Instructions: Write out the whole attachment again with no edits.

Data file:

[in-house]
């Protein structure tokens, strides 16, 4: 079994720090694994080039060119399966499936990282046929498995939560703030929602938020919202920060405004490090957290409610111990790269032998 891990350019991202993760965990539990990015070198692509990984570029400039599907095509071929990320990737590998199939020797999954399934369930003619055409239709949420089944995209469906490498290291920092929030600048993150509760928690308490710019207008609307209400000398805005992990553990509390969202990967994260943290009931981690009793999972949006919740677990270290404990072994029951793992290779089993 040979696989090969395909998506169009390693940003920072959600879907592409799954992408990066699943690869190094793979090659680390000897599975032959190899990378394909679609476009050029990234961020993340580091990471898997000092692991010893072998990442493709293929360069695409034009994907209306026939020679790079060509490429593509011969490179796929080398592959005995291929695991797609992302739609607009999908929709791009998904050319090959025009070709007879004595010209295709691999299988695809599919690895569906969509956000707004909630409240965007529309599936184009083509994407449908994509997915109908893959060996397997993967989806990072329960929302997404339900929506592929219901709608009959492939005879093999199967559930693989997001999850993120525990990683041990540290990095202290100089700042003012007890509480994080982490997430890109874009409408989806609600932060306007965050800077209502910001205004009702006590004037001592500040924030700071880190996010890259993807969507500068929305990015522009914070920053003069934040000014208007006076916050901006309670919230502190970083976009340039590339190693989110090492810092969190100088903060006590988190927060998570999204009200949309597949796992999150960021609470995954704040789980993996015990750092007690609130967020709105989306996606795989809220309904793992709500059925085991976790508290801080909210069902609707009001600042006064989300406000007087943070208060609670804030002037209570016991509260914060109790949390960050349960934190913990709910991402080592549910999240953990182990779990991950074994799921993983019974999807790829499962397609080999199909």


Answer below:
[in-house]
């Protein structure tokens, strides 16, 4: 079994720090694994080039060119399966499936990282046929498995939560703030929602938020919202920060405004490090957290409610111990790269032998 891990350019991202993760965990539990990015070198692509990984570029400039599907095509071929990320990737590998199939020797999954399934369930003619055409239709949420089944995209469906490498290291920092929030600048993150509760928690308490710019207008609307209400000398805005992990553990509390969202990967994260943290009931981690009793999972949006919740677990270290404990072994029951793992290779089993 040979696989090969395909998506169009390693940003920072959600879907592409799954992408990066699943690869190094793979090659680390000897599975032959190899990378394909679609476009050029990234961020993340580091990471898997000092692991010893072998990442493709293929360069695409034009994907209306026939020679790079060509490429593509011969490179796929080398592959005995291929695991797609992302739609607009999908929709791009998904050319090959025009070709007879004595010209295709691999299988695809599919690895569906969509956000707004909630409240965007529309599936184009083509994407449908994509997915109908893959060996397997993967989806990072329960929302997404339900929506592929219901709608009959492939005879093999199967559930693989997001999850993120525990990683041990540290990095202290100089700042003012007890509480994080982490997430890109874009409408989806609600932060306007965050800077209502910001205004009702006590004037001592500040924030700071880190996010890259993807969507500068929305990015522009914070920053003069934040000014208007006076916050901006309670919230502190970083976009340039590339190693989110090492810092969190100088903060006590988190927060998570999204009200949309597949796992999150960021609470995954704040789980993996015990750092007690609130967020709105989306996606795989809220309904793992709500059925085991976790508290801080909210069902609707009001600042006064989300406000007087943070208060609670804030002037209570016991509260914060109790949390960050349960934190913990709910991402080592549910999240953990182990779990991950074994799921993983019974999807790829499962397609080999199909």